Then they snagged five discounted television sets at Target before moving on to Valley Plaza, where they were still going at sunrise, pausing intermittently to load their trunks when the baby stroller they had brought along became too full of bags.

It's a ritual they have engaged in for years, joining throngs of holiday shoppers whose pursuit of so-called door buster prices has been inching earlier and earlier.

"We may get delirious and laugh hysterically every once in a while, but we're awake," Armstrong joked after about 10 hours of shopping.

"We're having fun," Brown added.

There were people camping outside Best Buy as early as Wednesday. Toys R Us, Walmart and Sears were among stores that kicked off specials beginning 9 p.m. Thursday.

For the second year in a row, Macy's opened at midnight Friday.

"We had statistical information from last year to go off of so we were prepared," said Brenda Galvez, manager of Macy's at Valley Plaza. "We hired more people, and we provided our employees with lunch so they're holding up OK working overnight."

By about 6 a.m., crowds at the department store had begun to thin, but Galvez said she anticipated another wave would come through as others woke up.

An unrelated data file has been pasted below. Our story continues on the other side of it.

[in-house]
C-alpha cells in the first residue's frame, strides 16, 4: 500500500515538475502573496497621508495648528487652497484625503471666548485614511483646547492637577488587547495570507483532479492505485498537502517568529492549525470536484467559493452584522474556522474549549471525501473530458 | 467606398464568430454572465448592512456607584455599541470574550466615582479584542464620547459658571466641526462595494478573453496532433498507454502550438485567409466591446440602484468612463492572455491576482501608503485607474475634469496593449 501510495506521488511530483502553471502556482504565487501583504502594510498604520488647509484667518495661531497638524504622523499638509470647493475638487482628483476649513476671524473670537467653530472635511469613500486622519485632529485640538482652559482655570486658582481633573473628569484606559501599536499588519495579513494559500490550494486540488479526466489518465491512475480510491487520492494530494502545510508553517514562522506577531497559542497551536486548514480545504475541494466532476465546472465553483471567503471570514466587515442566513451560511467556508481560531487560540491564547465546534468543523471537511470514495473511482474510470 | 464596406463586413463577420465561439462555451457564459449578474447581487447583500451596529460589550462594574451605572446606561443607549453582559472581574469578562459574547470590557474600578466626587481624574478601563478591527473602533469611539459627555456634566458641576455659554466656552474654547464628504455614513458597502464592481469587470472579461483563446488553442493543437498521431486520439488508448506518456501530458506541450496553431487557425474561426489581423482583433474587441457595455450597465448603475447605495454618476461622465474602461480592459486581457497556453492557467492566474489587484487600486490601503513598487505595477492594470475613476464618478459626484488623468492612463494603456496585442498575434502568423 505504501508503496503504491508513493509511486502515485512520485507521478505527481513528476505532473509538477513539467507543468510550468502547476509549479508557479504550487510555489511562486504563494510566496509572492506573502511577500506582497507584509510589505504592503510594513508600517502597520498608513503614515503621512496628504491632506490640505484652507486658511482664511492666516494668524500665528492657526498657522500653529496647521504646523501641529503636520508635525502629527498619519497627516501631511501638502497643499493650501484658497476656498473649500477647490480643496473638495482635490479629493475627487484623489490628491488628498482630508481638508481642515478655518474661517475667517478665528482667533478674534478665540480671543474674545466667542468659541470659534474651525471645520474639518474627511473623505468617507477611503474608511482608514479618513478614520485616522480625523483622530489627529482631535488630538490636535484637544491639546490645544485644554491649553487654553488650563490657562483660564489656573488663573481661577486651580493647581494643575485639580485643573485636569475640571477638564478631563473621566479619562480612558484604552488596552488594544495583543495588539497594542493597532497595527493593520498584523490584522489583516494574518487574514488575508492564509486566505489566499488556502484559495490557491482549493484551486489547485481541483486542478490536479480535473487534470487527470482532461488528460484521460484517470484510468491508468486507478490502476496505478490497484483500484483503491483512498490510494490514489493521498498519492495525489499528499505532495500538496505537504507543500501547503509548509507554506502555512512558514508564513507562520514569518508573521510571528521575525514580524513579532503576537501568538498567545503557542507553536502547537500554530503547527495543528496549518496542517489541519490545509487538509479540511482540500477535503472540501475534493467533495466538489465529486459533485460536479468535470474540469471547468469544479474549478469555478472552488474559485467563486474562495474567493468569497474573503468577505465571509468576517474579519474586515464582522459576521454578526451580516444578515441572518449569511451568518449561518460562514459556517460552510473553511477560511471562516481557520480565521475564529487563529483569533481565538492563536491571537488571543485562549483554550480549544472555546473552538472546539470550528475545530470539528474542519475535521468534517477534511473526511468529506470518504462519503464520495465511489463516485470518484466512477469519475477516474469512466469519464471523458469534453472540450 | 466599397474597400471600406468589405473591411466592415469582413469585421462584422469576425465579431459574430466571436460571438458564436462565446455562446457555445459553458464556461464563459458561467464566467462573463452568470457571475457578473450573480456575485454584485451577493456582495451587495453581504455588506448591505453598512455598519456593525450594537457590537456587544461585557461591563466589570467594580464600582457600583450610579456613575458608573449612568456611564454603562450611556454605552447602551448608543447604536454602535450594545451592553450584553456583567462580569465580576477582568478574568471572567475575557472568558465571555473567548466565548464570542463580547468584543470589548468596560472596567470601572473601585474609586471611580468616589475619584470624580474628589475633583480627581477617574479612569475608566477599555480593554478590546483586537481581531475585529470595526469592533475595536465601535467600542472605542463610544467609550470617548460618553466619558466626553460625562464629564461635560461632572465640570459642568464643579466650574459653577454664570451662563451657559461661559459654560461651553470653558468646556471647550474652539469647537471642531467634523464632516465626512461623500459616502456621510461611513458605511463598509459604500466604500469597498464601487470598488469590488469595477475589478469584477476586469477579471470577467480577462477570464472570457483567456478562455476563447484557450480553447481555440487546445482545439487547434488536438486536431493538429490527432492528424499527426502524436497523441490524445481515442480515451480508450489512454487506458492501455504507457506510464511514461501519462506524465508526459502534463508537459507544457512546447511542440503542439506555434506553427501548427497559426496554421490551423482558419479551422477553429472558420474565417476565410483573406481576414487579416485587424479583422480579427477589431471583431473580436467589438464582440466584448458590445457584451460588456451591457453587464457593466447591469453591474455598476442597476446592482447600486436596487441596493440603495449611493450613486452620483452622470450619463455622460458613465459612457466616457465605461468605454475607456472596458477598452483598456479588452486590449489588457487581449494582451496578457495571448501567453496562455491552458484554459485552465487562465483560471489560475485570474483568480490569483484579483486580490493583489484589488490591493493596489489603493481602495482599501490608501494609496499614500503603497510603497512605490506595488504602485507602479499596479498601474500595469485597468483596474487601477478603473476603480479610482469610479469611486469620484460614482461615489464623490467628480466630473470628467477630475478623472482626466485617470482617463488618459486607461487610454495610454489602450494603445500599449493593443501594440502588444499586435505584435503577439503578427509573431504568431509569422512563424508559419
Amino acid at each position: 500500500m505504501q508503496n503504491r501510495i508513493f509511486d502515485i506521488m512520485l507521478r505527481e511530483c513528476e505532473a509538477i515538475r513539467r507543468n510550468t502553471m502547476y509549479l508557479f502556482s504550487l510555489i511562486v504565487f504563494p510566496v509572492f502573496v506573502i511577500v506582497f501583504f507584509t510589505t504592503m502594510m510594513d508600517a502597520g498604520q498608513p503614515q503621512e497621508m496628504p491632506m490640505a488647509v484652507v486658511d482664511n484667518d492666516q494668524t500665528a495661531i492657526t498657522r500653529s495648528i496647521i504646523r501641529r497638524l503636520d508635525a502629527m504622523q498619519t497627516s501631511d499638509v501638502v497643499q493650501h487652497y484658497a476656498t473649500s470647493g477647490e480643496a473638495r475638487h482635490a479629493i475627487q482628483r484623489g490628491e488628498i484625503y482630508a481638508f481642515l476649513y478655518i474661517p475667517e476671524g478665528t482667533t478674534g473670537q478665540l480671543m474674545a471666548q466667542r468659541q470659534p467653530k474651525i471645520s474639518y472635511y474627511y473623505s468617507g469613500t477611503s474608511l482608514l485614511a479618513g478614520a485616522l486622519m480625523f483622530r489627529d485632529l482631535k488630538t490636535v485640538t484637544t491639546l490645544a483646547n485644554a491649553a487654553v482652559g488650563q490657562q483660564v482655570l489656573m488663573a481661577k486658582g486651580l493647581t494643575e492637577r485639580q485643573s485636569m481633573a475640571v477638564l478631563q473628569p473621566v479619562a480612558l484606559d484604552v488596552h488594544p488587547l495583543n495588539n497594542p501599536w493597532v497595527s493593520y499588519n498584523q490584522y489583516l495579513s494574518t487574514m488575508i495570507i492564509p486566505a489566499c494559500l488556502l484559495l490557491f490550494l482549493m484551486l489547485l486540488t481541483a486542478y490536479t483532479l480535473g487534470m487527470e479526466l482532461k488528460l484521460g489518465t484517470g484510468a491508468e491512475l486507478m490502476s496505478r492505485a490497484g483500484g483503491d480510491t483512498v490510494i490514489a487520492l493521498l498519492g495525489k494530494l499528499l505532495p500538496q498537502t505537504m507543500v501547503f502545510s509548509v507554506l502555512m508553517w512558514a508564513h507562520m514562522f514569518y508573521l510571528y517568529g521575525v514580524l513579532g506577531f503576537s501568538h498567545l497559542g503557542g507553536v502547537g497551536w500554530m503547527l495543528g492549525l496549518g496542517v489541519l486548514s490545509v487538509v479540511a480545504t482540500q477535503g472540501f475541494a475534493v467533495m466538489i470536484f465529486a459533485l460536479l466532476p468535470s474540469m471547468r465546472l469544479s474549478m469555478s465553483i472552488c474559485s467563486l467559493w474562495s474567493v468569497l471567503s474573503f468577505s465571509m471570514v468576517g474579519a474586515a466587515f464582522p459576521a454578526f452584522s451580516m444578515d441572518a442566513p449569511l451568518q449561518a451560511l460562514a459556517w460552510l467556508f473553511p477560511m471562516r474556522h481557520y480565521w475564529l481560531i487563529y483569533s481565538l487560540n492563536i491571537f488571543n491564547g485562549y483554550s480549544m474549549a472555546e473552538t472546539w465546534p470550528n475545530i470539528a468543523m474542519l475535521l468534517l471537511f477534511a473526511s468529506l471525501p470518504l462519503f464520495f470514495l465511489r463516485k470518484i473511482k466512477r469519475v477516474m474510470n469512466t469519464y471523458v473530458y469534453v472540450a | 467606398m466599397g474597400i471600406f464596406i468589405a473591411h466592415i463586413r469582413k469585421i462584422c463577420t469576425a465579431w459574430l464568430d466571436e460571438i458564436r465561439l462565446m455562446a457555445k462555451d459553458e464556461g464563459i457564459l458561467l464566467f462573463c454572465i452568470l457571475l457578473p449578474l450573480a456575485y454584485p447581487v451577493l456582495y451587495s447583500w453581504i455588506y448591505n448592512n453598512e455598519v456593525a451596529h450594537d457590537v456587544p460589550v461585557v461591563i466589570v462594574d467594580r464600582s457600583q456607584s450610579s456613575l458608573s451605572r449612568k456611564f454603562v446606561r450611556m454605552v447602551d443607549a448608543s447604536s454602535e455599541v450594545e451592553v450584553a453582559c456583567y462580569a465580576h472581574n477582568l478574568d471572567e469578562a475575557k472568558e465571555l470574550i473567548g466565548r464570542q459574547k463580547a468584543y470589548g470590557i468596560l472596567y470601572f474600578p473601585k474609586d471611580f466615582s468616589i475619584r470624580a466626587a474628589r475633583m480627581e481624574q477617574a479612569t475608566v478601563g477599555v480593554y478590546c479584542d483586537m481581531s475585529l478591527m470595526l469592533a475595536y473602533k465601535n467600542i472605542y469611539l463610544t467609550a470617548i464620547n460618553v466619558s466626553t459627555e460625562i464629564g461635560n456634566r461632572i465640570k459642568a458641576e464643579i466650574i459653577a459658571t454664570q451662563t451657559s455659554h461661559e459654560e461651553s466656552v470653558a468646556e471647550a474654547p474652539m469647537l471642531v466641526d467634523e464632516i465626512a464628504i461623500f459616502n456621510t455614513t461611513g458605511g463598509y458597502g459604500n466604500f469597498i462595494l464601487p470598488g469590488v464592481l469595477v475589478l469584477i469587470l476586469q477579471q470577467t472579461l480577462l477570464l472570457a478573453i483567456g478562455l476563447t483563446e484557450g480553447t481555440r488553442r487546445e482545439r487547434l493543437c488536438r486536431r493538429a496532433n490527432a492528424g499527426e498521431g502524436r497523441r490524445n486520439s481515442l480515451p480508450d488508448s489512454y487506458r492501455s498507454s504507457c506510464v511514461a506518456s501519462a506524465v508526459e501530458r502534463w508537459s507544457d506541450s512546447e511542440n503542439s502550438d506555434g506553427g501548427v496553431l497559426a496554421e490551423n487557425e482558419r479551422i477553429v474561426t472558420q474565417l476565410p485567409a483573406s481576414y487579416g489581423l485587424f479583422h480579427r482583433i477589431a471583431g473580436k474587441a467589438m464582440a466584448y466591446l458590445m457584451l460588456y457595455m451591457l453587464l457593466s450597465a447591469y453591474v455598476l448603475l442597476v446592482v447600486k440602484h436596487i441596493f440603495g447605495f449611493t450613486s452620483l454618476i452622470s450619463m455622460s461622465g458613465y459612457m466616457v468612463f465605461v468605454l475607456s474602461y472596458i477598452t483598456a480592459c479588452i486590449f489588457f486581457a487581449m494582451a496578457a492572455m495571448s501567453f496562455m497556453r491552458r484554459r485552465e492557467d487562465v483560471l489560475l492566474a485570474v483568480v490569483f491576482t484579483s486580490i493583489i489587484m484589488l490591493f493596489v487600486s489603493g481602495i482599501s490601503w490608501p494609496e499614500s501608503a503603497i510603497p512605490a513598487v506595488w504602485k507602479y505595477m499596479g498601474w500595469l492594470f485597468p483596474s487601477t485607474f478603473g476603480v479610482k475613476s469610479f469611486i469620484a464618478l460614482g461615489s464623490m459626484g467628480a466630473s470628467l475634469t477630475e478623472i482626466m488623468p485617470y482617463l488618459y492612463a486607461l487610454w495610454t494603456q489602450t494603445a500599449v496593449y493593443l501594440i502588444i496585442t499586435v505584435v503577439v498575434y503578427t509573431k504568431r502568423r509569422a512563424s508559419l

J.C. Penney held its ground, opening at 6 a.m. to long lines of people, most of whom had already been shopping for hours.

Noting that lines to get into the store when it opened were some 200 feet long, store manager George Cruz said the late start -- by Black Friday standards -- wasn't hurting sales.

"We had the same competitive situation last year, with Macy's opening at midnight. They shop there first, and then they come here afterwards," he said.

Shoppers were willing to wait for $15 bluejeans and $5 scarves, among other specials.

Jordan Neufeld, owner of the RC Helicopter kiosk at Valley Plaza, said he thought there were fewer people at the mall early this year, the novelty of a midnight opening having worn off.

"Last year I'd guess we had twice as many sales," he said. "But there's still time. Hopefully it will pick up. I'll stay open as long as I can stand before I give up and go get some sleep."

Some, such as Vernell Christopher, 50, split up the shopping. She went to Macy's at midnight to score some 1,000-thread count sheets for about half their usual price, then slept until 4 a.m., when she set out again.